The follwoing is a competition in speed-coding. Your task will be to implement a Pacman prototype. Mind you, not the entire Pacman game.
Your prototype game should have the following features:
- display a pacman level (one is enough)
- let the player move pacman around (keyboard input is enough)
- move 4 different-coloured ghosts around, and let them pick new directions when they get to an intersection.
- eat dots, and finish the game if you ate them all
- eat pills, and afterwards be able to eat ghosts for some time
- animate pacman and the ghosts,
- draw ghosts differently when pacman can eat them.
- pacman dies when he collides with a ghost and isn’t “on the pill”
- ghosts disappear when pacman is on the pill
Everything else is unnecessary. No need to count score, no need to make the ghosts smart, resurrect dead ghosts, implement fruit, death animations or any other UI. No sound required, either.
You are free to use any language you like, on any hardware and with any library that is convenient. There is a set of assets you can use that contains some bitmap sprites and the level data. You may modify these assets as much as you like.
Assets in this zipfile:
- pac.bmp, 3 sprites that make up pacman’s animation in one direction
- level1.bmp, this is how the level should look.
- levelsprites.bmp, 8×8 sprites that the level is made of.
- ghost.bmp, a ghost moving in four directions (see eyes)
- frown.bmp, ghosts that can be eaten
- level1.dat, the 28×32 cells that make up the first level. each cell is one byte containing an index into levelsprites.bmp, and they are written row by row from top to bottom
To win, you must be the first person to email me a .zip file containing the source, assets and compiled executable (if you’re not using an interpreted language) of your prototype that fulfills all the requirements above.
When did Operating Systems stop being something that came on a bootable disk, and start being something you had to install before you could use it? When did the manufacturers of software decide that they had to send the user through a lenghty, complicated procedure, making them give hopeful answer to questions that in 90% of the cases, they had no chance of understanding? Do I want ALSA or OSS? Well, durr…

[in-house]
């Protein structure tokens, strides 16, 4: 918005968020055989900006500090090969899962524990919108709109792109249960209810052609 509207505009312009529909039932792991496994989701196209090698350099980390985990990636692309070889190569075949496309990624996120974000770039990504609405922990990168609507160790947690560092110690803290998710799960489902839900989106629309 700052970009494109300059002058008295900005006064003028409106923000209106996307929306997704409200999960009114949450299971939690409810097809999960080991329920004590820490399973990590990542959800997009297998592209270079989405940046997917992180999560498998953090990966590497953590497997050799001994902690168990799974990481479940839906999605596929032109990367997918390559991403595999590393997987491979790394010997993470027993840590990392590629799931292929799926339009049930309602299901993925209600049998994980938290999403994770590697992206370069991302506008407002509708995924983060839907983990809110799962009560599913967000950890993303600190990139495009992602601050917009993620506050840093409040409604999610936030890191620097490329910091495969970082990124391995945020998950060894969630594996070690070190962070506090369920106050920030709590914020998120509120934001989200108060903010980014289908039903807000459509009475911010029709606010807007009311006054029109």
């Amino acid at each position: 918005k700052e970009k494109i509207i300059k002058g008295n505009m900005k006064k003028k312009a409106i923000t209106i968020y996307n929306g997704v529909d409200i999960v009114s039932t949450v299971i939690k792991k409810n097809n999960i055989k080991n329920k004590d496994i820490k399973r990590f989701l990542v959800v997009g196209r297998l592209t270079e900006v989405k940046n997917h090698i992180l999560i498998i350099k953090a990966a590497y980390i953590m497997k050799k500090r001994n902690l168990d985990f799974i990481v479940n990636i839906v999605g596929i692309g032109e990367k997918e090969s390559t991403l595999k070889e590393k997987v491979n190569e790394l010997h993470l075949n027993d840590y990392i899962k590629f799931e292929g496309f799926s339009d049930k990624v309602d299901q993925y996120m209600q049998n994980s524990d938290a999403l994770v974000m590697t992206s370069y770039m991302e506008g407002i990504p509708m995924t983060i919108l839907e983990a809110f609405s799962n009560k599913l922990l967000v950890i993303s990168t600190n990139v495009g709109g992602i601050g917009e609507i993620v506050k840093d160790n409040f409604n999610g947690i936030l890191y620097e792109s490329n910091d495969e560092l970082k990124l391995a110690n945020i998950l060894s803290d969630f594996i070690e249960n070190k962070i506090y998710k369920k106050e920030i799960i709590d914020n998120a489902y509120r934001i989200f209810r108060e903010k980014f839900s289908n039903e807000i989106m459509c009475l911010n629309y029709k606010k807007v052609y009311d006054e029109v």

Are there no more viruses? Or are we so protected from them that we no longer notice them? I honestly cannot remember the last time I got in contact with a virus – whether by mail, in a word document or otherwise. It must have been two years or more. And when did the last virus do any kind of damage to me? This was in a time of DOS and Windows 3.1, I assume, at least 15 years now, when I was trading floppy disks with less-than-trustworthy sources (teachers, mostly).
And still, virus scanners are everywhere. I vividly remember the last time I had a virus scanner wreak havoc to my PC: Overnight, the heuristics had decided that all my .class files were suspect and had to be deleted. Hilarity ensued.
So really, do I still need this thing?
Foxmarks is a more recent addition to my ever-growing list of Firefox Extensions, but it’s already proven itself many times. What it essentially does is upload my bookmarks to a server, and any time firefox starts, compare the local bookmarks to the server version to synchronize the two.
This makes a lot of sense if you have a scenario like me:
- A computer dual-booting into Linux and Windows
- A desktop and a laptop
- A computer at home and one at work